HEAVY HANDED IPA is Two Brothers take on harvest or ‘wet hop’ ales—beers with hops so fresh they’ve never been dried or chilled for storage. Typically added to the brew kettle within 24 hours of being picked, they impart an immediacy of flavors akin to just-picked fruit or herbs straight from the back garden. However, since wet-hopped beers strive to be the pinnacle of freshness, their recipes change of necessity with available crops and the seasons. Thus it is difficult to advertise, say, a Citra or Centennial wet-hop ale with any assurance of regularity. Two Brothers Brewing solves the problem by collecting them all under the same umbrella, Heavy Handed, and discreetly labeling each run with its particular cultivar. Some parameters remain the same—ostensibly a similar grain bill and target IBU of 65—but with such variations in hopping it’s impossible to assign a single rating to the entire line of production. The concept remains sound: low variable cost per batch, high fixed flavors per bottle.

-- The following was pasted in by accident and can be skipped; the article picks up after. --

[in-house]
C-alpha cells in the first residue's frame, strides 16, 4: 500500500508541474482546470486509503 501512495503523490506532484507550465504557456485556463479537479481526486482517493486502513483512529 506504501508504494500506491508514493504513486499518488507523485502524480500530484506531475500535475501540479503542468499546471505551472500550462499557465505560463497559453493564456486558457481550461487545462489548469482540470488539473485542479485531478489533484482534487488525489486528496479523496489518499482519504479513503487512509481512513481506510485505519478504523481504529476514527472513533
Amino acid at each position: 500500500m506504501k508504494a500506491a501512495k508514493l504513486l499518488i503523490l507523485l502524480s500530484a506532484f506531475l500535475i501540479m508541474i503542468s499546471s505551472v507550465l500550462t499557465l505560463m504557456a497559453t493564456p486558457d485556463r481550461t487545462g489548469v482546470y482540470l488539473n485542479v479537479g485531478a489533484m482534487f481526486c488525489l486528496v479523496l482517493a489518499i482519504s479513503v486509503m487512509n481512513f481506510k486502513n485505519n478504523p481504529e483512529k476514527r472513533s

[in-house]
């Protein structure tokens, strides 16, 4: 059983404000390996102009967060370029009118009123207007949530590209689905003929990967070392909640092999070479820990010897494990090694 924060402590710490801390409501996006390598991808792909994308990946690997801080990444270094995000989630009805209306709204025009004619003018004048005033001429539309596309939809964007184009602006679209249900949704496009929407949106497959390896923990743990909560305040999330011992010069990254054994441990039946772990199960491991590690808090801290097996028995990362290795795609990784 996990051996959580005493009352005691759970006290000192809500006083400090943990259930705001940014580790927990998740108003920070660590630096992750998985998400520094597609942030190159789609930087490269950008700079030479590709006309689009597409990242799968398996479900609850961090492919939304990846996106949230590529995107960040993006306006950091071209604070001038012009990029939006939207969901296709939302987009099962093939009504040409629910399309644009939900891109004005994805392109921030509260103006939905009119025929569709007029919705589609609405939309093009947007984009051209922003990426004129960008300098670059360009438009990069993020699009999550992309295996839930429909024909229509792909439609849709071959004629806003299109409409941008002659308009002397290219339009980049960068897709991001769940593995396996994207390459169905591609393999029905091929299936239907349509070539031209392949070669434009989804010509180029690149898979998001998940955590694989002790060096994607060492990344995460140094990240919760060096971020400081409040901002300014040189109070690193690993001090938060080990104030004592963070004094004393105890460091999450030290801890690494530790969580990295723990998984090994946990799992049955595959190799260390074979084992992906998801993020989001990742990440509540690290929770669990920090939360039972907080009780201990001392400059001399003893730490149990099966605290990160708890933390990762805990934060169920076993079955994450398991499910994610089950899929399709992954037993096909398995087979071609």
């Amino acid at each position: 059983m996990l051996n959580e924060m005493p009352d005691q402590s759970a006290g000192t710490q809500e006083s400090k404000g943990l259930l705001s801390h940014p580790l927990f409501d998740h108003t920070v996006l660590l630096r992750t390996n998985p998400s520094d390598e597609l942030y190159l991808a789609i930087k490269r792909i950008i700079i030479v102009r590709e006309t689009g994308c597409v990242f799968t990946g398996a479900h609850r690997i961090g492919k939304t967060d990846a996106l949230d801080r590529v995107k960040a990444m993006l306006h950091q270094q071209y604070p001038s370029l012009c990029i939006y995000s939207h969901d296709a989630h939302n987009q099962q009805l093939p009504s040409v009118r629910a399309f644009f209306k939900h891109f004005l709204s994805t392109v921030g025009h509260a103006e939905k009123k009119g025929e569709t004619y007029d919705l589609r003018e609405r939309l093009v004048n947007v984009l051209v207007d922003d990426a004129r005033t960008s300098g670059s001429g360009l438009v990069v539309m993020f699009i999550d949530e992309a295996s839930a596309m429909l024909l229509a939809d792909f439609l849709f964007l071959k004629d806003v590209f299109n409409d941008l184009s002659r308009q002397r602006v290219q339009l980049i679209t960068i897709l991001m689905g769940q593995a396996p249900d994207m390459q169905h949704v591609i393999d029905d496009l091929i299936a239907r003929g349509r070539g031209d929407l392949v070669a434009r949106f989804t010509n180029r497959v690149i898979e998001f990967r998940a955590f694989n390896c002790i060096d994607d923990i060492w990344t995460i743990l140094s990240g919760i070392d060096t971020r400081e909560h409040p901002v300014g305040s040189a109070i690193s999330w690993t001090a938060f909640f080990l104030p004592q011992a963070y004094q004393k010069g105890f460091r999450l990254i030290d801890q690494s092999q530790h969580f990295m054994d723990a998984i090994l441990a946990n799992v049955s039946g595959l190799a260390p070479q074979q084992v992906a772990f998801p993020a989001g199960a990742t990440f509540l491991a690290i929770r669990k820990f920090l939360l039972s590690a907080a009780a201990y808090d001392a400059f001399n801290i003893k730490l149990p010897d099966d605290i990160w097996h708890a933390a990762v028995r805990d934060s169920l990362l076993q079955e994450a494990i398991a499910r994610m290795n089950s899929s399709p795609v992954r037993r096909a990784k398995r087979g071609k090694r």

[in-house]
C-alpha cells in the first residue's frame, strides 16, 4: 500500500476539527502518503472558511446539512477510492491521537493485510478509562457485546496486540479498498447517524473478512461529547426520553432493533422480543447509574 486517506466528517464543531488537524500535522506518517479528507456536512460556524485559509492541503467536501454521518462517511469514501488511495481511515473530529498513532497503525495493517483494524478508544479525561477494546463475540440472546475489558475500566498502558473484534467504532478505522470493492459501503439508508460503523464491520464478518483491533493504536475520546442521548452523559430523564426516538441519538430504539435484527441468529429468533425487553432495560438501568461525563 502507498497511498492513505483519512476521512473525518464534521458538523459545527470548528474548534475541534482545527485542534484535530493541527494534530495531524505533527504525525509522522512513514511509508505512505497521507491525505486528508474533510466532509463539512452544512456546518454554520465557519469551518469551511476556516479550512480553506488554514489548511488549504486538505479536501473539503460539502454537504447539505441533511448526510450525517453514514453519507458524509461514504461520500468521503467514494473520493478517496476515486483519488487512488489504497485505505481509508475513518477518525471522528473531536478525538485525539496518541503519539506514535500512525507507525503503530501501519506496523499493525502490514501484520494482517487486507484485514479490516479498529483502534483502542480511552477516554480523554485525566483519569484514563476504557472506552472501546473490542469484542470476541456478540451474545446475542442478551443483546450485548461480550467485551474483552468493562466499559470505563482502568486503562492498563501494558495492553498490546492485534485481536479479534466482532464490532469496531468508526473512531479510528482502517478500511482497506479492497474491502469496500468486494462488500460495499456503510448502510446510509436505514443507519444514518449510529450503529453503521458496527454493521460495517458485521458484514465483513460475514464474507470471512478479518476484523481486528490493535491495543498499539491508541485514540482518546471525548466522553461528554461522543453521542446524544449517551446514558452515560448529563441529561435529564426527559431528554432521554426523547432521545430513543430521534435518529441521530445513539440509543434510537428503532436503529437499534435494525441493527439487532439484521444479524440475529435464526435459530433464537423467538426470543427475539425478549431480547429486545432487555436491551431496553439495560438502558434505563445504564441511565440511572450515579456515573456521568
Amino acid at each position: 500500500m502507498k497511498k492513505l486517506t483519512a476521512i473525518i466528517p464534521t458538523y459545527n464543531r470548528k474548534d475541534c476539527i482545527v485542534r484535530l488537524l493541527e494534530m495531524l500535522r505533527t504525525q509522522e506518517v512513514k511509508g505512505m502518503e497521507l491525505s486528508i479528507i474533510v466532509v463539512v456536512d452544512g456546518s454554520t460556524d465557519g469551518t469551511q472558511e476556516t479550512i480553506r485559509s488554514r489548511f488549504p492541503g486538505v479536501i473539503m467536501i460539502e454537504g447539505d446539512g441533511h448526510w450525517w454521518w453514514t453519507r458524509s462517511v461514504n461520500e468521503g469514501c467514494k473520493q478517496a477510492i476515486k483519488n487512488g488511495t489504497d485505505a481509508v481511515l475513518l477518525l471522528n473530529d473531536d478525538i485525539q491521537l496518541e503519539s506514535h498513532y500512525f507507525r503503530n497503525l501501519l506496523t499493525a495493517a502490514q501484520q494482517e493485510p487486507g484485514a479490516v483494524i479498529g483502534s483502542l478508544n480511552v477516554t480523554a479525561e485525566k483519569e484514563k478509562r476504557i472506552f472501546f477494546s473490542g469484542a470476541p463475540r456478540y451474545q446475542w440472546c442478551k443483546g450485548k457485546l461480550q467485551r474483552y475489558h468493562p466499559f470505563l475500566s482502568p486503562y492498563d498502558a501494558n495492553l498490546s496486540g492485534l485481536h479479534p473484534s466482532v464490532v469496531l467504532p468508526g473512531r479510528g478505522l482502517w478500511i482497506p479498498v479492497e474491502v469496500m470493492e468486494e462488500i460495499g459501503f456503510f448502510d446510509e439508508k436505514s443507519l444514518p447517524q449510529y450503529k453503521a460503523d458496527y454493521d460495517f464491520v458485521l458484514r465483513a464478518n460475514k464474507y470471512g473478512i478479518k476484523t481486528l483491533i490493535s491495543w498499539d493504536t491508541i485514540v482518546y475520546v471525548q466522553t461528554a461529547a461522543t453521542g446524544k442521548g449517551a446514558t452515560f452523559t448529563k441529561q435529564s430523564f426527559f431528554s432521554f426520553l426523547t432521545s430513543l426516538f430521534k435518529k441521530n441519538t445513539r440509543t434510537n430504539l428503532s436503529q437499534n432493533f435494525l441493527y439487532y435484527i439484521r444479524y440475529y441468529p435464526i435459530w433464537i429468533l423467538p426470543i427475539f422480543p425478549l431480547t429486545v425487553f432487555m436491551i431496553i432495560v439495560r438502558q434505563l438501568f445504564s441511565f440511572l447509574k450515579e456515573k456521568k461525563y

Compared to its Willamette cousin, Two Brothers’ Centennial #2 Heavy Handed shows much more balance. At least, that is, within the expected confines of an IPA: less caramel malt and honey, more assertive bitterness in the hop aromatics, a spicier palate, and a seemingly lighter body. By prizing hops overall Centennial #2 serves its Heavy-Handed moniker more appropriately, but the results are strangely nondescript. Perhaps it was this batch? Willamette #2 tasted dramatically fresher and other standard Centennial IPAs (e.g. Founders, Bell’s) are more vibrant showcases of this hop’s diverse skills.
Served: 12 oz bottle
Note: This poster comes from the Single Hop Project, an offshoot of the Committee on Opprobriations that combines geometry, color, agriculture, chemistry, and (of course) beer in a series of delightful posters. Seek out your hop muse here and put it on your wall for all to admire. Or debate.